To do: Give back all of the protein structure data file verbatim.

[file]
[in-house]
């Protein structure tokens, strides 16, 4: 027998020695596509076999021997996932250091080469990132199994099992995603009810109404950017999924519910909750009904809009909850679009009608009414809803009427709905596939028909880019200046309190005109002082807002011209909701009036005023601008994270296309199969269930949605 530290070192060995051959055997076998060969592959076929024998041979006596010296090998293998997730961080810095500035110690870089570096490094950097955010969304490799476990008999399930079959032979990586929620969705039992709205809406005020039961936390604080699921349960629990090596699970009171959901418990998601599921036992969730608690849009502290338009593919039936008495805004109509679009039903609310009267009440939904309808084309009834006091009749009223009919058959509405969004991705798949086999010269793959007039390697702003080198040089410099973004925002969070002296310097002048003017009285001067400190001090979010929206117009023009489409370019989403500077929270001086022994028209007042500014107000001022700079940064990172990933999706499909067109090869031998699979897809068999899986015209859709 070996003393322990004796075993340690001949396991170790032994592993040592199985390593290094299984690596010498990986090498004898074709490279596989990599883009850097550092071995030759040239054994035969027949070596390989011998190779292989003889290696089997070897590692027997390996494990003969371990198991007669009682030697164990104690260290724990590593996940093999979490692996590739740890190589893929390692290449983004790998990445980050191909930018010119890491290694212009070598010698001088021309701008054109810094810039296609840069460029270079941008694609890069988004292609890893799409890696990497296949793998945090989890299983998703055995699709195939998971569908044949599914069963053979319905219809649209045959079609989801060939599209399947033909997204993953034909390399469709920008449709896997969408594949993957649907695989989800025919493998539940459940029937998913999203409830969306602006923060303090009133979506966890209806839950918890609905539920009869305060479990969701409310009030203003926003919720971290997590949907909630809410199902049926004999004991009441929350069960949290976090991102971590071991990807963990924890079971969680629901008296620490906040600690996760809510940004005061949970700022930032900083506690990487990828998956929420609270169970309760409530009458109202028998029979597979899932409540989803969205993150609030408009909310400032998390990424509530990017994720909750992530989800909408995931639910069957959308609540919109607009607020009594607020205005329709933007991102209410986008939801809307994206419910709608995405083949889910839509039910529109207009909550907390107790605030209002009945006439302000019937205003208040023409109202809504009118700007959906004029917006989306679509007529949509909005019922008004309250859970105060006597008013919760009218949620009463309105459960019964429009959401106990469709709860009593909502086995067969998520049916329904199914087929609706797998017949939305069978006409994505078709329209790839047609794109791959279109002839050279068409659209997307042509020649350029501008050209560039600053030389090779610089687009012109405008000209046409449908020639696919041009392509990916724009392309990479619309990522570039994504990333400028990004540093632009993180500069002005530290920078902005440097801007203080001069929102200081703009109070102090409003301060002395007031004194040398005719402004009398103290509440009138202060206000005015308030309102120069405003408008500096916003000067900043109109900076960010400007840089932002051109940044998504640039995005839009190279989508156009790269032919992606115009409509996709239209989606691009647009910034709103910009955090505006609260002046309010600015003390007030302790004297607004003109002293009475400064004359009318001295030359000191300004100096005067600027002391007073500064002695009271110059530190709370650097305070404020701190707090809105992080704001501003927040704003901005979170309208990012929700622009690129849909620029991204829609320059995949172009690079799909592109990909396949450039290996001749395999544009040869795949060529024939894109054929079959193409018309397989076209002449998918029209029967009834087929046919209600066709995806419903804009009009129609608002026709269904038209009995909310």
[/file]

[in-house]
């Protein structure tokens, strides 16, 4: 027998020695596509076999021997996932250091080469990132199994099992995603009810109404950017999924519910909750009904809009909850679009009608009414809803009427709905596939028909880019200046309190005109002082807002011209909701009036005023601008994270296309199969269930949605 530290070192060995051959055997076998060969592959076929024998041979006596010296090998293998997730961080810095500035110690870089570096490094950097955010969304490799476990008999399930079959032979990586929620969705039992709205809406005020039961936390604080699921349960629990090596699970009171959901418990998601599921036992969730608690849009502290338009593919039936008495805004109509679009039903609310009267009440939904309808084309009834006091009749009223009919058959509405969004991705798949086999010269793959007039390697702003080198040089410099973004925002969070002296310097002048003017009285001067400190001090979010929206117009023009489409370019989403500077929270001086022994028209007042500014107000001022700079940064990172990933999706499909067109090869031998699979897809068999899986015209859709 070996003393322990004796075993340690001949396991170790032994592993040592199985390593290094299984690596010498990986090498004898074709490279596989990599883009850097550092071995030759040239054994035969027949070596390989011998190779292989003889290696089997070897590692027997390996494990003969371990198991007669009682030697164990104690260290724990590593996940093999979490692996590739740890190589893929390692290449983004790998990445980050191909930018010119890491290694212009070598010698001088021309701008054109810094810039296609840069460029270079941008694609890069988004292609890893799409890696990497296949793998945090989890299983998703055995699709195939998971569908044949599914069963053979319905219809649209045959079609989801060939599209399947033909997204993953034909390399469709920008449709896997969408594949993957649907695989989800025919493998539940459940029937998913999203409830969306602006923060303090009133979506966890209806839950918890609905539920009869305060479990969701409310009030203003926003919720971290997590949907909630809410199902049926004999004991009441929350069960949290976090991102971590071991990807963990924890079971969680629901008296620490906040600690996760809510940004005061949970700022930032900083506690990487990828998956929420609270169970309760409530009458109202028998029979597979899932409540989803969205993150609030408009909310400032998390990424509530990017994720909750992530989800909408995931639910069957959308609540919109607009607020009594607020205005329709933007991102209410986008939801809307994206419910709608995405083949889910839509039910529109207009909550907390107790605030209002009945006439302000019937205003208040023409109202809504009118700007959906004029917006989306679509007529949509909005019922008004309250859970105060006597008013919760009218949620009463309105459960019964429009959401106990469709709860009593909502086995067969998520049916329904199914087929609706797998017949939305069978006409994505078709329209790839047609794109791959279109002839050279068409659209997307042509020649350029501008050209560039600053030389090779610089687009012109405008000209046409449908020639696919041009392509990916724009392309990479619309990522570039994504990333400028990004540093632009993180500069002005530290920078902005440097801007203080001069929102200081703009109070102090409003301060002395007031004194040398005719402004009398103290509440009138202060206000005015308030309102120069405003408008500096916003000067900043109109900076960010400007840089932002051109940044998504640039995005839009190279989508156009790269032919992606115009409509996709239209989606691009647009910034709103910009955090505006609260002046309010600015003390007030302790004297607004003109002293009475400064004359009318001295030359000191300004100096005067600027002391007073500064002695009271110059530190709370650097305070404020701190707090809105992080704001501003927040704003901005979170309208990012929700622009690129849909620029991204829609320059995949172009690079799909592109990909396949450039290996001749395999544009040869795949060529024939894109054929079959193409018309397989076209002449998918029209029967009834087929046919209600066709995806419903804009009009129609608002026709269904038209009995909310």